the external examiner and from self-assessment to shed light on future versions
of the project.

Part Five
Diana Berber looks into the application of information and communication
technologies (ICT) in conference interpreting training, a little-studied area.
As such, she indentifies the typology of ICT and divides ICT objectives into
Training ICT, Conference interpreting ICT and Mode ICT. She also explains how
information technology and/or communication technology serve these three
purposes by listing the possible supports delivered via ICT. In order to find
out the status of ICT in institutes worldwide, she sent out questionnaires to
182 training institutions to solicit their opinions. Based on this, she argues
that the use of ICT, whether as a pedagogical tool or as technical support in
professional practice, should be embraced by current interpreting trainees and
practicing interpreters.

In Frans de Laet’s chapter, the use of a mock conference in the interpreting
curriculum is examined and discussed. The author elaborates on the goal, the
frequency, and the content mix of a mock conference. The author also mentions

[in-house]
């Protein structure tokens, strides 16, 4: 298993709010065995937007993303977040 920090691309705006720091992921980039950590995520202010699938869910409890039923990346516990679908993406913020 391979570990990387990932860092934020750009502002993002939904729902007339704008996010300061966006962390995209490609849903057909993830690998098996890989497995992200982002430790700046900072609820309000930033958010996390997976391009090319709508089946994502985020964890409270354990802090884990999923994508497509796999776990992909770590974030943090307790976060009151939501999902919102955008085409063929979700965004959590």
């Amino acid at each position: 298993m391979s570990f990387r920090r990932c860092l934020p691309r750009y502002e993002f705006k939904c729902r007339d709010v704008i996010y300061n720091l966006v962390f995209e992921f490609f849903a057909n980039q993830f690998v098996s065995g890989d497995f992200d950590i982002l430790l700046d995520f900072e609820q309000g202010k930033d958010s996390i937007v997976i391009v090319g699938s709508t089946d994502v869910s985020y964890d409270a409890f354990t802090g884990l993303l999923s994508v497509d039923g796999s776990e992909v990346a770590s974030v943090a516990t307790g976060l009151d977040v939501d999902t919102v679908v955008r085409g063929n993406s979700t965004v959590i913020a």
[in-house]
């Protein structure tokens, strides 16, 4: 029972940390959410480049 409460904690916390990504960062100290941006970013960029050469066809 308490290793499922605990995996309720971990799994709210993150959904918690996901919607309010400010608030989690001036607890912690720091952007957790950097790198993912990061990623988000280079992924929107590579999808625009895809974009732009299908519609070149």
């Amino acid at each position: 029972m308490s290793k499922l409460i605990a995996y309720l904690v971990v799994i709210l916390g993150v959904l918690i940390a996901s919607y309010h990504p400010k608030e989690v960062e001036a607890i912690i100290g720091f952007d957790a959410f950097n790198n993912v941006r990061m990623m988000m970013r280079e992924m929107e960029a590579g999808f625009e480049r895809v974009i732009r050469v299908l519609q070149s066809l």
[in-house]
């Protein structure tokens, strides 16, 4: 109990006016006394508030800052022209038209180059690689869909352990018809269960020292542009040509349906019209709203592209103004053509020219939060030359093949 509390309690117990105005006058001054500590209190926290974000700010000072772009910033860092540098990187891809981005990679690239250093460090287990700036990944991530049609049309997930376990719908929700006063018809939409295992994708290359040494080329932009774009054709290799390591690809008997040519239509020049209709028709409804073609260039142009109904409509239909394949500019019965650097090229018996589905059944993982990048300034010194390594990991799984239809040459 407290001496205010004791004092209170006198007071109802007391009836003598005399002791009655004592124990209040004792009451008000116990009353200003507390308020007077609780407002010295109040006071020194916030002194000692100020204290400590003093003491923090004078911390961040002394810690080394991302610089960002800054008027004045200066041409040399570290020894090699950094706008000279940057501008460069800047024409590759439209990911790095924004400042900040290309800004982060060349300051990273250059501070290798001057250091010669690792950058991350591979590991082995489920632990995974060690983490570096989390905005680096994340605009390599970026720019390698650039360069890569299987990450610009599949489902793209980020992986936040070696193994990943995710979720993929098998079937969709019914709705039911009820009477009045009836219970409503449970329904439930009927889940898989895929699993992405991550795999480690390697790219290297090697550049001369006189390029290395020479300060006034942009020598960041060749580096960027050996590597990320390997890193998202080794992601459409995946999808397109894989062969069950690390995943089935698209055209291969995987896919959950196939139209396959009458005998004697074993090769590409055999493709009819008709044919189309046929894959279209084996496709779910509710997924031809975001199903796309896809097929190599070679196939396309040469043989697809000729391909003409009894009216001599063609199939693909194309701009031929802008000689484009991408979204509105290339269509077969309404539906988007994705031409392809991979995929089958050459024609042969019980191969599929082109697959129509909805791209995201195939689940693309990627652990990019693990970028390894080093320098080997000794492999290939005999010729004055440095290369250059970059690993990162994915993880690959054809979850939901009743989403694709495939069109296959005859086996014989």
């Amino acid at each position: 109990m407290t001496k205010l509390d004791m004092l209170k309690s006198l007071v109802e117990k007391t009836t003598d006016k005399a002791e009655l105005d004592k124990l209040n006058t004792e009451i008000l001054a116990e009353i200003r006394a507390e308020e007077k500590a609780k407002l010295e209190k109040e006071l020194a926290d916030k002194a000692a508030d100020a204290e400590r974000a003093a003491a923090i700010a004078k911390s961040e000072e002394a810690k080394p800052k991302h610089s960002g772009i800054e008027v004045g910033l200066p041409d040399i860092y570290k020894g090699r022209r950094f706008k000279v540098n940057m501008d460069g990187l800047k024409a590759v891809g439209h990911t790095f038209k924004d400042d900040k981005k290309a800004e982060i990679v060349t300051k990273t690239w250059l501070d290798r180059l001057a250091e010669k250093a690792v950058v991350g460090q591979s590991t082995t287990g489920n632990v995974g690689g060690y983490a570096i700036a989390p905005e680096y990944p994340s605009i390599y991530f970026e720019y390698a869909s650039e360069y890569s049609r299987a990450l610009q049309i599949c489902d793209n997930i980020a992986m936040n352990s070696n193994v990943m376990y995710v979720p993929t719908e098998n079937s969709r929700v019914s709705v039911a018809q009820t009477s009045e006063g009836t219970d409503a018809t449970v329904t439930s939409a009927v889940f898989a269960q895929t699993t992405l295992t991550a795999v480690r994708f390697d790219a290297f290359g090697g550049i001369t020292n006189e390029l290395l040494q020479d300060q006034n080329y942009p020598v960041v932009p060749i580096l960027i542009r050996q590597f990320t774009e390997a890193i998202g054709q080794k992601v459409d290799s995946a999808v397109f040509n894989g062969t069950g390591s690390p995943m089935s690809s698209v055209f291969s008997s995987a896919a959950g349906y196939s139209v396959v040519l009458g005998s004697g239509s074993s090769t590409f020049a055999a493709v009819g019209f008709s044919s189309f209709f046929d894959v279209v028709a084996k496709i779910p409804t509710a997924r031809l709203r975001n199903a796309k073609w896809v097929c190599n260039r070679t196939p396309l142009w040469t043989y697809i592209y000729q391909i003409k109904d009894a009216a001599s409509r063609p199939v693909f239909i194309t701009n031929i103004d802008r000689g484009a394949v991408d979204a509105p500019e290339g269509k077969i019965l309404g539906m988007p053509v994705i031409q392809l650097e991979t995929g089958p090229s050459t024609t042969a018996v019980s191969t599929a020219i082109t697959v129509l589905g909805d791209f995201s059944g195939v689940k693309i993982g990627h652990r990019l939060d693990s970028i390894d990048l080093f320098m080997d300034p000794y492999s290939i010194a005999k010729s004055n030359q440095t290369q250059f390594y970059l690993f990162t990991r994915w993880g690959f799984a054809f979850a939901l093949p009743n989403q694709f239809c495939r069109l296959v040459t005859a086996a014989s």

the necessity of student preparation and the analysis of the conference
programme, as is the case in real interpreting practice. The author then
discusses the features and selection of materials for consecutive interpreting,
simultaneous interpreting and sight translation.

In Dinghong Fan’s chapter, the language-related problems of Chinese students are
focused on and analyzed. Unlike the Western practice, Chinese students are
admitted into an interpreting program when they are not necessarily fluent in
English. Given this background, the author draws readers’ attention to such
language-related problems as English competence, contrastive knowledge of
typological and structural differences, note-taking, interpreting numbers, and
rendering Chinese expressions with unique characteristics. He also illustrates
these problems with detailed bilingual examples and explains how these problems
would affect Chinese students' interpretation. Based on this, he proposes some
pedagogical suggestions, including offering language enhancement courses,
training students to be autonomous learners, and enhancing communication and
interaction in the Chinese-English interpreter training community.

Part Six
Part Six begins with Hildegard Vermeiren's chapter, which adopts a sociological
approach to the evaluation of interpreter performances. She identifies the
stakeholders of the interpreting exams and also the criteria for all parties
throughout the exams. She then explains how consecutive interpretation and
simultaneous interpretation are structured and evaluated by the evaluators. As
institutions are stratified bodies, she also elaborates on the interaction among
the jury, the Faculty exam board and the special exam board for appeal cases, by
describing the division of their responsibilities and the procedures they follow